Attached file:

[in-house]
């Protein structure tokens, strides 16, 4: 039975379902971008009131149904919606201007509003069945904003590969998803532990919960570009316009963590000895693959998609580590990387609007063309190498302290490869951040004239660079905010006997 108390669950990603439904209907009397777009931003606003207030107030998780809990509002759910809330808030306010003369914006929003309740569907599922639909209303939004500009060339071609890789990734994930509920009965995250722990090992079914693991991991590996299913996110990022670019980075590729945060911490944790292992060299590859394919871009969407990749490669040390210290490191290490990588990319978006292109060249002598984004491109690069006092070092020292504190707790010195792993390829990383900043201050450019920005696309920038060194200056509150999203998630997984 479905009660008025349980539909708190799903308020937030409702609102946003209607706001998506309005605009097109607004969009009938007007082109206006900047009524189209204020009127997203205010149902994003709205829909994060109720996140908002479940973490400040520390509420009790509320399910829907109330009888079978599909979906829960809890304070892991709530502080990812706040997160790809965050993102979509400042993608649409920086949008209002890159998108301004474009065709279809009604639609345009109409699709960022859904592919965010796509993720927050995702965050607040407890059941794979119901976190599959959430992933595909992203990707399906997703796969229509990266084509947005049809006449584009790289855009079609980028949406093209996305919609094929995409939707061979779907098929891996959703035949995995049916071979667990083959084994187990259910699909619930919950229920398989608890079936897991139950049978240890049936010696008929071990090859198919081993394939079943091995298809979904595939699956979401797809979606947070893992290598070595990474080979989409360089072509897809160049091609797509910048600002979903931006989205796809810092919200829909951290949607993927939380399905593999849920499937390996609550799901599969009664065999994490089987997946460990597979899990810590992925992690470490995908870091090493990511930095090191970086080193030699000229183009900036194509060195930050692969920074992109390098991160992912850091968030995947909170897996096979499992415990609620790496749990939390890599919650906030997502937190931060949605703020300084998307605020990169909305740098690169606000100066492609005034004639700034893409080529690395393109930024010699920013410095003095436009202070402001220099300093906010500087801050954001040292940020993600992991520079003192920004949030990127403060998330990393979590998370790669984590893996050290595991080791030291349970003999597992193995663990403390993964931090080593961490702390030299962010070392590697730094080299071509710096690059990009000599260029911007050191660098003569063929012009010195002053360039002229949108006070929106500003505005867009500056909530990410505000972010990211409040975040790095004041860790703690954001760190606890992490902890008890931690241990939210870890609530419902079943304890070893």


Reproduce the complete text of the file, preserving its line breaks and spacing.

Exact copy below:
[in-house]
């Protein structure tokens, strides 16, 4: 039975379902971008009131149904919606201007509003069945904003590969998803532990919960570009316009963590000895693959998609580590990387609007063309190498302290490869951040004239660079905010006997 108390669950990603439904209907009397777009931003606003207030107030998780809990509002759910809330808030306010003369914006929003309740569907599922639909209303939004500009060339071609890789990734994930509920009965995250722990090992079914693991991991590996299913996110990022670019980075590729945060911490944790292992060299590859394919871009969407990749490669040390210290490191290490990588990319978006292109060249002598984004491109690069006092070092020292504190707790010195792993390829990383900043201050450019920005696309920038060194200056509150999203998630997984 479905009660008025349980539909708190799903308020937030409702609102946003209607706001998506309005605009097109607004969009009938007007082109206006900047009524189209204020009127997203205010149902994003709205829909994060109720996140908002479940973490400040520390509420009790509320399910829907109330009888079978599909979906829960809890304070892991709530502080990812706040997160790809965050993102979509400042993608649409920086949008209002890159998108301004474009065709279809009604639609345009109409699709960022859904592919965010796509993720927050995702965050607040407890059941794979119901976190599959959430992933595909992203990707399906997703796969229509990266084509947005049809006449584009790289855009079609980028949406093209996305919609094929995409939707061979779907098929891996959703035949995995049916071979667990083959084994187990259910699909619930919950229920398989608890079936897991139950049978240890049936010696008929071990090859198919081993394939079943091995298809979904595939699956979401797809979606947070893992290598070595990474080979989409360089072509897809160049091609797509910048600002979903931006989205796809810092919200829909951290949607993927939380399905593999849920499937390996609550799901599969009664065999994490089987997946460990597979899990810590992925992690470490995908870091090493990511930095090191970086080193030699000229183009900036194509060195930050692969920074992109390098991160992912850091968030995947909170897996096979499992415990609620790496749990939390890599919650906030997502937190931060949605703020300084998307605020990169909305740098690169606000100066492609005034004639700034893409080529690395393109930024010699920013410095003095436009202070402001220099300093906010500087801050954001040292940020993600992991520079003192920004949030990127403060998330990393979590998370790669984590893996050290595991080791030291349970003999597992193995663990403390993964931090080593961490702390030299962010070392590697730094080299071509710096690059990009000599260029911007050191660098003569063929012009010195002053360039002229949108006070929106500003505005867009500056909530990410505000972010990211409040975040790095004041860790703690954001760190606890992490902890008890931690241990939210870890609530419902079943304890070893």